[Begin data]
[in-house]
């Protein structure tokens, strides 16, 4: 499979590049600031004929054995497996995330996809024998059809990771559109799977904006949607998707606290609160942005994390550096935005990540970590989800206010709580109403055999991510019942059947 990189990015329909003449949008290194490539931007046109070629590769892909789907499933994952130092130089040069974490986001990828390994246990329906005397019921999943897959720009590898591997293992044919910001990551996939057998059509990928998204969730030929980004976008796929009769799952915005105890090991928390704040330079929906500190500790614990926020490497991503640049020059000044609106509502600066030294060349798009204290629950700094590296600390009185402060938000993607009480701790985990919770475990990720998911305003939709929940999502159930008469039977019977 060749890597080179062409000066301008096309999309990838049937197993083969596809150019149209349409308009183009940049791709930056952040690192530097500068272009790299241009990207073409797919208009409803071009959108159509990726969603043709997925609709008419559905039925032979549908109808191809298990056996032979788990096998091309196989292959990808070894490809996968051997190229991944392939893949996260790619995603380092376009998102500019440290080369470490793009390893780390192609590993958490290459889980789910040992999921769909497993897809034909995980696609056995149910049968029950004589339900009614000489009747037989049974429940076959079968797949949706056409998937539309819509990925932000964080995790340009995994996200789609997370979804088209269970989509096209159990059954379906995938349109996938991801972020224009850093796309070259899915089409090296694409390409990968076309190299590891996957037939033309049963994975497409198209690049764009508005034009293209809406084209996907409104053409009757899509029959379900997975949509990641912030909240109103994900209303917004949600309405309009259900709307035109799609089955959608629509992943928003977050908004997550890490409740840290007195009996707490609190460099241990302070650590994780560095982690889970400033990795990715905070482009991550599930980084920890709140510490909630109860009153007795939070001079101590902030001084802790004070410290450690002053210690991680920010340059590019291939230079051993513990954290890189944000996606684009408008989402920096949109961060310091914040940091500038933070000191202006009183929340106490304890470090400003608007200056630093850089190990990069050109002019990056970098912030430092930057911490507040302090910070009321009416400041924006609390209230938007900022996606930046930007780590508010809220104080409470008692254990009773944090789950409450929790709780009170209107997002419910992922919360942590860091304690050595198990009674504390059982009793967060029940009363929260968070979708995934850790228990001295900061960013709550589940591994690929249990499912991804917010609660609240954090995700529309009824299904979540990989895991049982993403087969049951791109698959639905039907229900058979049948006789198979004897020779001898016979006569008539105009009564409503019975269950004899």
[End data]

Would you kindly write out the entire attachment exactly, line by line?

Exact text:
[in-house]
């Protein structure tokens, strides 16, 4: 499979590049600031004929054995497996995330996809024998059809990771559109799977904006949607998707606290609160942005994390550096935005990540970590989800206010709580109403055999991510019942059947 990189990015329909003449949008290194490539931007046109070629590769892909789907499933994952130092130089040069974490986001990828390994246990329906005397019921999943897959720009590898591997293992044919910001990551996939057998059509990928998204969730030929980004976008796929009769799952915005105890090991928390704040330079929906500190500790614990926020490497991503640049020059000044609106509502600066030294060349798009204290629950700094590296600390009185402060938000993607009480701790985990919770475990990720998911305003939709929940999502159930008469039977019977 060749890597080179062409000066301008096309999309990838049937197993083969596809150019149209349409308009183009940049791709930056952040690192530097500068272009790299241009990207073409797919208009409803071009959108159509990726969603043709997925609709008419559905039925032979549908109808191809298990056996032979788990096998091309196989292959990808070894490809996968051997190229991944392939893949996260790619995603380092376009998102500019440290080369470490793009390893780390192609590993958490290459889980789910040992999921769909497993897809034909995980696609056995149910049968029950004589339900009614000489009747037989049974429940076959079968797949949706056409998937539309819509990925932000964080995790340009995994996200789609997370979804088209269970989509096209159990059954379906995938349109996938991801972020224009850093796309070259899915089409090296694409390409990968076309190299590891996957037939033309049963994975497409198209690049764009508005034009293209809406084209996907409104053409009757899509029959379900997975949509990641912030909240109103994900209303917004949600309405309009259900709307035109799609089955959608629509992943928003977050908004997550890490409740840290007195009996707490609190460099241990302070650590994780560095982690889970400033990795990715905070482009991550599930980084920890709140510490909630109860009153007795939070001079101590902030001084802790004070410290450690002053210690991680920010340059590019291939230079051993513990954290890189944000996606684009408008989402920096949109961060310091914040940091500038933070000191202006009183929340106490304890470090400003608007200056630093850089190990990069050109002019990056970098912030430092930057911490507040302090910070009321009416400041924006609390209230938007900022996606930046930007780590508010809220104080409470008692254990009773944090789950409450929790709780009170209107997002419910992922919360942590860091304690050595198990009674504390059982009793967060029940009363929260968070979708995934850790228990001295900061960013709550589940591994690929249990499912991804917010609660609240954090995700529309009824299904979540990989895991049982993403087969049951791109698959639905039907229900058979049948006789198979004897020779001898016979006569008539105009009564409503019975269950004899």